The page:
Seismic anisotropy of the Archean crust in the Minnesota River Valley, Superior Province

Eric C. Ferré, Aude Gébelin, James A. Conder, Nik Christensen, Justin D. Wood, Christian Teyssier

Research output: Contribution to journalArticlepeer-review

5 Scopus citations

Abstract

The Minnesota River Valley (MRV) subprovince is a well-exposed example of late Archean lithosphere. Its high-grade gneisses display a subhorizontal layering, most likely extending down to the crust-mantle boundary. The strong linear fabric of the gneisses results from high-temperature plastic flow during collage-related contraction. Seismic anisotropies measured up to 1 GPa in the laboratory, and seismic anisotropies calculated through forward-modeling indicate ΔVP ~5-6% and ΔVS ~3%. The MRV crust exhibits a strong macroscopic layering and foliation, and relatively strong seismic anisotropies at the hand specimen scale. Yet the horizontal attitude of these structures precludes any substantial contribution of the MRV crust to shear wave splitting for vertically propagating shear waves such as SKS. The origin of the regionally low seismic anisotropy must lie in the upper mantle. A horizontally layered mantle underneath the United States interior could provide an explanation for the observed low SWS. Key Points The Archean crust of the Minnesota River Valley is strongly anisotropic The horizontally layered crust of the MRV cannot split vertical shear waves The cause of low SWS in the MRV must be in the uppermost mantle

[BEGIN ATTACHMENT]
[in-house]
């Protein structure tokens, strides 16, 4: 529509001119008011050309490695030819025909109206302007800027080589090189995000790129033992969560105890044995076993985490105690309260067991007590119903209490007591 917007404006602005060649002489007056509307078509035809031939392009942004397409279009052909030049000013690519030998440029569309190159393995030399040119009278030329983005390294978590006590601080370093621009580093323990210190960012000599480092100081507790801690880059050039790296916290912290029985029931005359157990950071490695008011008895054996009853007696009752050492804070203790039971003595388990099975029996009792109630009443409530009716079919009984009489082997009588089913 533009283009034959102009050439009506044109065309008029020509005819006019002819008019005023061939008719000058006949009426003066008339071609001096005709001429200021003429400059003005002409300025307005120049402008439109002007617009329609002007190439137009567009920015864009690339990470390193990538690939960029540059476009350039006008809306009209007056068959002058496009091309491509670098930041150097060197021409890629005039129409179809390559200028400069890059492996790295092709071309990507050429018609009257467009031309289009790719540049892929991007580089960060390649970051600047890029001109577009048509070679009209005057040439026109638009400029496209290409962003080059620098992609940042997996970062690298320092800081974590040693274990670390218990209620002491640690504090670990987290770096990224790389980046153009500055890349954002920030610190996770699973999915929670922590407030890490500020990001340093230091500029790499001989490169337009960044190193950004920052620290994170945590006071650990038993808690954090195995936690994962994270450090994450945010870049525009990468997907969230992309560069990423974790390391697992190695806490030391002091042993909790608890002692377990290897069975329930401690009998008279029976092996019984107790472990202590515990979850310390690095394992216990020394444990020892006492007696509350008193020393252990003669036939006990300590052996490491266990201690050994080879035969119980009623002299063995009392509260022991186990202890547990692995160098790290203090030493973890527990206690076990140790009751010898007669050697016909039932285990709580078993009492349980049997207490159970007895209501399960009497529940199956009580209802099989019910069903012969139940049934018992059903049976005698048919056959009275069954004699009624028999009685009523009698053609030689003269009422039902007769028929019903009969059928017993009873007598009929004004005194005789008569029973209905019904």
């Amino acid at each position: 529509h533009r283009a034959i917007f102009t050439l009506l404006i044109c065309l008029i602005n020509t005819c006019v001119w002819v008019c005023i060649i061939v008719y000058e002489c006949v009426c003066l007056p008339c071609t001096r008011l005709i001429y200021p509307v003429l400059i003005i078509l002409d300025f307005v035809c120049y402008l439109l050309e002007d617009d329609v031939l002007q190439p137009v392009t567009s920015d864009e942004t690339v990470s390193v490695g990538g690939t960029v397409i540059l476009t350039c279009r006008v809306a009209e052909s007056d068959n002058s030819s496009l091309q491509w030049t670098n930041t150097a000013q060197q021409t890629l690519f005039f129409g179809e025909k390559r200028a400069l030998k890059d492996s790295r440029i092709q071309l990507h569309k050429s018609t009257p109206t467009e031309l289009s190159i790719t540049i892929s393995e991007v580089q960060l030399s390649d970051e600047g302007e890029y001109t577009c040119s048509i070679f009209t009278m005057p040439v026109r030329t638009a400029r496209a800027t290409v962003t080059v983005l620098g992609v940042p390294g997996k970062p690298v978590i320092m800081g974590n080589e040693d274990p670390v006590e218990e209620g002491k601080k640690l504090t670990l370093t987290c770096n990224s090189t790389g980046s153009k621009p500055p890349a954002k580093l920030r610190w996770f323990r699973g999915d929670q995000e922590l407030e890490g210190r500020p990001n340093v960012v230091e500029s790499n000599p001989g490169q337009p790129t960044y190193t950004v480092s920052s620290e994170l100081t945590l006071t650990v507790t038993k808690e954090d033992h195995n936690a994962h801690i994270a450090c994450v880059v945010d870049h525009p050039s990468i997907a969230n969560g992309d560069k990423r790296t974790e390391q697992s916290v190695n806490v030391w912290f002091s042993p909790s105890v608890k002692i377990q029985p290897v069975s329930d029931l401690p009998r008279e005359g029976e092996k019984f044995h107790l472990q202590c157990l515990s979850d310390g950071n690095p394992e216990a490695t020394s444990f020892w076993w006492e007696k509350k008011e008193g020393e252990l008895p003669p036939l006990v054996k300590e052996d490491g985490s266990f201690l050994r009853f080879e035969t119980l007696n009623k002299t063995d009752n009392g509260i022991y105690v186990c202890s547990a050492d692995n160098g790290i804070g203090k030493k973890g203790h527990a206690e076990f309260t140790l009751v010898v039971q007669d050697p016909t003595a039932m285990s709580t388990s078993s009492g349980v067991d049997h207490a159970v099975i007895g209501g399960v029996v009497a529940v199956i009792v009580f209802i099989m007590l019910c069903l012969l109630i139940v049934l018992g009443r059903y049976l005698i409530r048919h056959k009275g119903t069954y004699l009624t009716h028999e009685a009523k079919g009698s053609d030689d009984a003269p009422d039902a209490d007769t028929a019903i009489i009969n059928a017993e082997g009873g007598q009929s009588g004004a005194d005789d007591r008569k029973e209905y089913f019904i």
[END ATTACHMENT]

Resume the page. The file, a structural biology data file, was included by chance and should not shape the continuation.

Original languageEnglish (US)
Pages (from-to)1514-1522
Number of pages9
JournalGeophysical Research Letters
Volume41
Issue number5
DOIs
StatePublished - Mar 16 2014

Keywords

  • Archean
  • Minnesota
  • SWS
  • US Array
  • anisotropy
  • crust

Fingerprint

Dive into the research topics of 'Seismic anisotropy of the Archean crust in the Minnesota River Valley, Superior Province'. Together they form a unique fingerprint.

Cite this